Yeah, I don't like illegal immigration, but I like cheap beef and bacon on my table. I also don't like seeing the government beat up on working folks. I don't like seeing the government depriving kids of their hard working parents and throwing families to the four winds and acting as if they're protecting the rest of us from terrorism.

It's taking on all the hallmarks of a pogrom. There. I said it.

Whatever their status, the illegal immigrants who work for Swift, almost exclusively hispanics, provide a valuable service and are in the main, working stiffs with families and kids here in the states and down below the border who depend on that paycheck for a modest existence. We're targeting people who may be technically guilty of some statutory offense, but are morally and ethically blameless for trying to make a better life for their families.

They may have crashed the party, but in the main they've got sweat equity and have earned their place at the table.

There's a qualitative difference between these folks and those who seek to do this country great harm by slipping under the radar screen.

And I'm willing to bet my last Confederate dollar that there are a fair number of folks serving proudly in our military, standing up for this country, whose parents came here illegally from Mexico.

For all those who are busily getting all self righteous, what the hell would you do if you were from Mexico? You'd do what you had to to feed your family and worry about the long term consequences later.

That's what people do who love their families.

Here's a note from one of our correspondents. It sums up my feelings about the entire subject pretty neatly.

Thank heavens for men like Mr. Chertoff who stand up for these poor victims (of identity theft, that included a murderer serving life in prison and a dead guy). But if specific victims are not enough, remember 911: “Chertoff called the trafficking of false and stolen documents a serious national security issue because terrorists can use such phony papers to try to get on airplanes.”

Why didn’t I realize these poor schmucks bustin their butts in our nation’s packing plants might actually be aiding the 911 terrorists? How did I miss that connection? Again thank heavens for Mr. Chertoff.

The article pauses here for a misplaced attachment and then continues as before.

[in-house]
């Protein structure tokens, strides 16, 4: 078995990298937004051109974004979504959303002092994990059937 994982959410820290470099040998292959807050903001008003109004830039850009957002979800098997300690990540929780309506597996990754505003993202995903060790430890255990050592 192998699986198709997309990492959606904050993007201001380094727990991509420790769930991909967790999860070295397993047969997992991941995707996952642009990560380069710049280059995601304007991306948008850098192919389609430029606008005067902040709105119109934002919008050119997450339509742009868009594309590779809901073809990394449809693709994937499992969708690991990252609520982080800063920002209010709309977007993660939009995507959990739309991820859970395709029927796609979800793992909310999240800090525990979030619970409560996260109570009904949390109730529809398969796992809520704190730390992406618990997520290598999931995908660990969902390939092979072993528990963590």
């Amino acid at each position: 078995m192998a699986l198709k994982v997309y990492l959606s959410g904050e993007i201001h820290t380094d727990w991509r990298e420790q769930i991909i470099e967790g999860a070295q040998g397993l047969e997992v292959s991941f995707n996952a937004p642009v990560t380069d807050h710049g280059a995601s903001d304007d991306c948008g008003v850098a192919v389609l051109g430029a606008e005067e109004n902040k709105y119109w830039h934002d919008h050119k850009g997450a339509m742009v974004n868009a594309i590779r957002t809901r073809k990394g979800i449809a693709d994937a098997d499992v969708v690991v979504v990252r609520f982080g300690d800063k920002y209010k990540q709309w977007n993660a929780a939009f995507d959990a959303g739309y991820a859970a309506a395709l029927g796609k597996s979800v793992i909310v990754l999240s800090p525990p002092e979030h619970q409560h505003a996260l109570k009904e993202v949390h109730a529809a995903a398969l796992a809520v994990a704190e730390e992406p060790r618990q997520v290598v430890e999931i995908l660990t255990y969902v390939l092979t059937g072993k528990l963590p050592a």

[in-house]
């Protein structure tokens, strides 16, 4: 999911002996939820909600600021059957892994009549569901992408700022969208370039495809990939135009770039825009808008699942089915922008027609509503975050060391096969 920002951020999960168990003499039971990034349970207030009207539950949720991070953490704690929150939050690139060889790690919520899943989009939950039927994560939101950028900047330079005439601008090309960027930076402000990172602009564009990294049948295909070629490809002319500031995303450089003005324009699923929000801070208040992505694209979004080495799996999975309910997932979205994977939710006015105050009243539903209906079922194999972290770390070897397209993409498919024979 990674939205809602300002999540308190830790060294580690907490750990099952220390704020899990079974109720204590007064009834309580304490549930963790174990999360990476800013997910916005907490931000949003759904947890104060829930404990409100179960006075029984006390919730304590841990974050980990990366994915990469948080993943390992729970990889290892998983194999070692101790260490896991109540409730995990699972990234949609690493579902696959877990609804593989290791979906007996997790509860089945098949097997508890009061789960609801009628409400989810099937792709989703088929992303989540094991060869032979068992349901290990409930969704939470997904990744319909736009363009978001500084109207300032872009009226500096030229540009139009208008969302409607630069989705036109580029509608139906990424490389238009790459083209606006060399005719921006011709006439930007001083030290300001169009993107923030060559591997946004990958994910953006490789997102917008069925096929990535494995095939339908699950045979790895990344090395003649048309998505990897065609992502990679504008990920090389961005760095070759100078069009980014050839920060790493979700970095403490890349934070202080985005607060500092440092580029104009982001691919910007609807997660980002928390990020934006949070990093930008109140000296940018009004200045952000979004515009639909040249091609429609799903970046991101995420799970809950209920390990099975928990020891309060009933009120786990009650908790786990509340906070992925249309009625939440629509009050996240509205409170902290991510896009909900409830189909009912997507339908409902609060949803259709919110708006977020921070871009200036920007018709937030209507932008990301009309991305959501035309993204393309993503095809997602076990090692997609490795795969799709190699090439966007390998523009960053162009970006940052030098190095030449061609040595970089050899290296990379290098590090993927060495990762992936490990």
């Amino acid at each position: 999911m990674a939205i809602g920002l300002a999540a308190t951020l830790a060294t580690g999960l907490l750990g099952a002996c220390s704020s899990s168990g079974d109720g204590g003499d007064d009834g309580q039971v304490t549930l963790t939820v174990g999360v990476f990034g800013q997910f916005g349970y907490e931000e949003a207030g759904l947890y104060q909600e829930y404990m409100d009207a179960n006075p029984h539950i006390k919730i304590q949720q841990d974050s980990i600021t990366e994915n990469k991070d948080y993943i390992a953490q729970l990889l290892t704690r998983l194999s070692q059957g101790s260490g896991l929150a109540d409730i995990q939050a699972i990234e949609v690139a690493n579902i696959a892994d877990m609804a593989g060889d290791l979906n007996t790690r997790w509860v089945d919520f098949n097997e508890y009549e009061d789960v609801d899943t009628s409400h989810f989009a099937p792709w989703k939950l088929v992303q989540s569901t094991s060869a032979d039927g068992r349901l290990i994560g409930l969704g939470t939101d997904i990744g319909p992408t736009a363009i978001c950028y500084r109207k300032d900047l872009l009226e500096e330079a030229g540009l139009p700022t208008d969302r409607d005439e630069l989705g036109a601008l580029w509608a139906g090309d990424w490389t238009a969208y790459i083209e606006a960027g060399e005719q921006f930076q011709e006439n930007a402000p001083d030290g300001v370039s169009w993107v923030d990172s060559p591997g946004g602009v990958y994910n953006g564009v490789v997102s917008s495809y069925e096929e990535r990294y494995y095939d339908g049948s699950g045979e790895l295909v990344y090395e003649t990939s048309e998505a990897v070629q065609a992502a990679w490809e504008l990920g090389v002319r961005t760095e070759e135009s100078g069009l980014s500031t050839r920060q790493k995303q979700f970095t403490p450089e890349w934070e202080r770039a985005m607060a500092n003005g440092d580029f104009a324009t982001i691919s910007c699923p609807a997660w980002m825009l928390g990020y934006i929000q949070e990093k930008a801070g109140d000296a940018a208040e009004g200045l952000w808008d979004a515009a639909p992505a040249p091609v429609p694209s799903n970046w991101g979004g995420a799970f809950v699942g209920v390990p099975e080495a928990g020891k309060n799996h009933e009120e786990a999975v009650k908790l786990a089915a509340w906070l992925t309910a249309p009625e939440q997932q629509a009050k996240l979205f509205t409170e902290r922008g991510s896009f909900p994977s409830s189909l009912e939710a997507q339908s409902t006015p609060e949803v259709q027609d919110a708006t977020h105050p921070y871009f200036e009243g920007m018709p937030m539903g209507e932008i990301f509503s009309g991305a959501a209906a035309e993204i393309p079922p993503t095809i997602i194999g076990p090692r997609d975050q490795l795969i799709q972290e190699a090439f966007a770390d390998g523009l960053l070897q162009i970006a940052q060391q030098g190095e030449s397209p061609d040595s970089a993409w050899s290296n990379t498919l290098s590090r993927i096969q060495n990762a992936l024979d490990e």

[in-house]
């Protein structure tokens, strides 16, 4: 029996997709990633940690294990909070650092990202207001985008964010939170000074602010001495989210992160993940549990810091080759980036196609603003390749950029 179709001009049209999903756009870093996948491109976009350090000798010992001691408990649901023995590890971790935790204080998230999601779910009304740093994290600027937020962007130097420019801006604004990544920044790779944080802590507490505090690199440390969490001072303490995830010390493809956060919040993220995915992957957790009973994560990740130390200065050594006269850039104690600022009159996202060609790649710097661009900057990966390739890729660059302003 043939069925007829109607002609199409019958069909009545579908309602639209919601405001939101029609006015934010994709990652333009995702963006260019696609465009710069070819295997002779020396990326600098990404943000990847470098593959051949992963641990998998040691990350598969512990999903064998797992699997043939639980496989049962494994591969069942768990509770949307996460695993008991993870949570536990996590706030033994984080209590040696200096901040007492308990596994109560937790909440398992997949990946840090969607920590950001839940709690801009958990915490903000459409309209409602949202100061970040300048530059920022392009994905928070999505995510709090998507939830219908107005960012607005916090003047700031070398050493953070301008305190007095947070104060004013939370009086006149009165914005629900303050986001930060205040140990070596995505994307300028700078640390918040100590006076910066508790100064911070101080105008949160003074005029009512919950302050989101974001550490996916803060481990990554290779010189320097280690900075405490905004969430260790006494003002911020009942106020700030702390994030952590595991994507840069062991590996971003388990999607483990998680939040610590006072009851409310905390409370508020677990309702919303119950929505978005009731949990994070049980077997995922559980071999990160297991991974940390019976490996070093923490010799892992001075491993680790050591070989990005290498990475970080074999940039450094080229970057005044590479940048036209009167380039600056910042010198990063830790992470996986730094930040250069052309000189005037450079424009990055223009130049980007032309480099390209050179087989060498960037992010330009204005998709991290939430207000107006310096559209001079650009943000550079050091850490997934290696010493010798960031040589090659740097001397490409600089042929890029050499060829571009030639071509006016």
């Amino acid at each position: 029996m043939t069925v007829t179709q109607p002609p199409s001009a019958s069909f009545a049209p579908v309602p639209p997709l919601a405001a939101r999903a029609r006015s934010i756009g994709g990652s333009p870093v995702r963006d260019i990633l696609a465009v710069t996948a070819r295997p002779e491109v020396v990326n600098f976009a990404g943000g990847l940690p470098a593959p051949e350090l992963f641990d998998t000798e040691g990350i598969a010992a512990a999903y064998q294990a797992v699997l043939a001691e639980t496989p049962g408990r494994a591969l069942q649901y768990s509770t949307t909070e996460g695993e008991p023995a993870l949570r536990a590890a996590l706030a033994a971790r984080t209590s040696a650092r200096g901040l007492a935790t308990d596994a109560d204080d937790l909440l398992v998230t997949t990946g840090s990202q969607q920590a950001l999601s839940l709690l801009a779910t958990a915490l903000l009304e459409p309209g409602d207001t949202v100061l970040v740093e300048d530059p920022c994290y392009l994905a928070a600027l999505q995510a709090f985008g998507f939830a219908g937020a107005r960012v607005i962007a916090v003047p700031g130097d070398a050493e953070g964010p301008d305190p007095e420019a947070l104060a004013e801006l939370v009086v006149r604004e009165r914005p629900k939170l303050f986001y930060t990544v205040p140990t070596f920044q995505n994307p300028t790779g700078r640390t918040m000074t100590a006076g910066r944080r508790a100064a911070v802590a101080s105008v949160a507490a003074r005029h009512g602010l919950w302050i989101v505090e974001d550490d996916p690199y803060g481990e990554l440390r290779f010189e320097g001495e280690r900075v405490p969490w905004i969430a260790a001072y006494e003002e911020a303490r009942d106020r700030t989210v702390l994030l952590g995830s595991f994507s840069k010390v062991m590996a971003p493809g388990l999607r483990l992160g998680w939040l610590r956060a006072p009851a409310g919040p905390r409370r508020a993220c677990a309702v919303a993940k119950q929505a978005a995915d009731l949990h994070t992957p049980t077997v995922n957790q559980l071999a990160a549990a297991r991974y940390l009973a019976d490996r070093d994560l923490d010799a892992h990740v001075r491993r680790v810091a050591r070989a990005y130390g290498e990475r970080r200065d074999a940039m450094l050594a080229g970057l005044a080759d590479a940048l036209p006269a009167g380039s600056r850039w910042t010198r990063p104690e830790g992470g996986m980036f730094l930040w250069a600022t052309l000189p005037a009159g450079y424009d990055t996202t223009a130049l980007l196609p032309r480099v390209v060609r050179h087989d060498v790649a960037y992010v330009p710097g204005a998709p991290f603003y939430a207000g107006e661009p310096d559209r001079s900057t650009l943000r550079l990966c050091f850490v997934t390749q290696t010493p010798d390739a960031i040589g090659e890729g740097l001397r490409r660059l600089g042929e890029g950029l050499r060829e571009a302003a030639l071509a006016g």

There are three people who don't know that ICE, the less kind and less gentle version of La Migra raided a number of packing plants operated by the Swift folks yesterday in a flying razee that the old time Tuaregs would have approved of. One of those plants happened to be in Marshalltown, Iowa. The folks who did not hear about it are probably on a dogsled somewhere north of Thule where the radio waves don't go.

The more important question is what it means for the people who are involved.

It is alleged by La Migra that a significant number of the detainees have been using purloined social security identification information that was lifted from other folks, are undocumented, facing criminal charges or otherwise have paperwork problems.

What's unknown is if ICE simply grabbed everyone in sight whose name ended in -ez, or had some idea of who it was they needed to interview and for what reason. A cloak of secrecy uhas descended as ICE is not disclosing where the detainees have been moved to.

There's reason to believe that a fair number of people who are legal residents in the US have been swept up because they weren't carrying their documents, according to Jim Benzoni, an immigration law practicioner in Des Moines. This is understandable. If I had a document that was the most important piece of paper in my life, it would be in a safe place like a safety deposit box and not in my pants pocket while I was working in a slaughterhouse.

For producers who have delivery commitments, problems are going to be experienced as long as Swift is unable to acommodate them because of lower staffing levels.

Monday, December 04, 2006

Unhealthy Appetites: Deer and Damage to Crops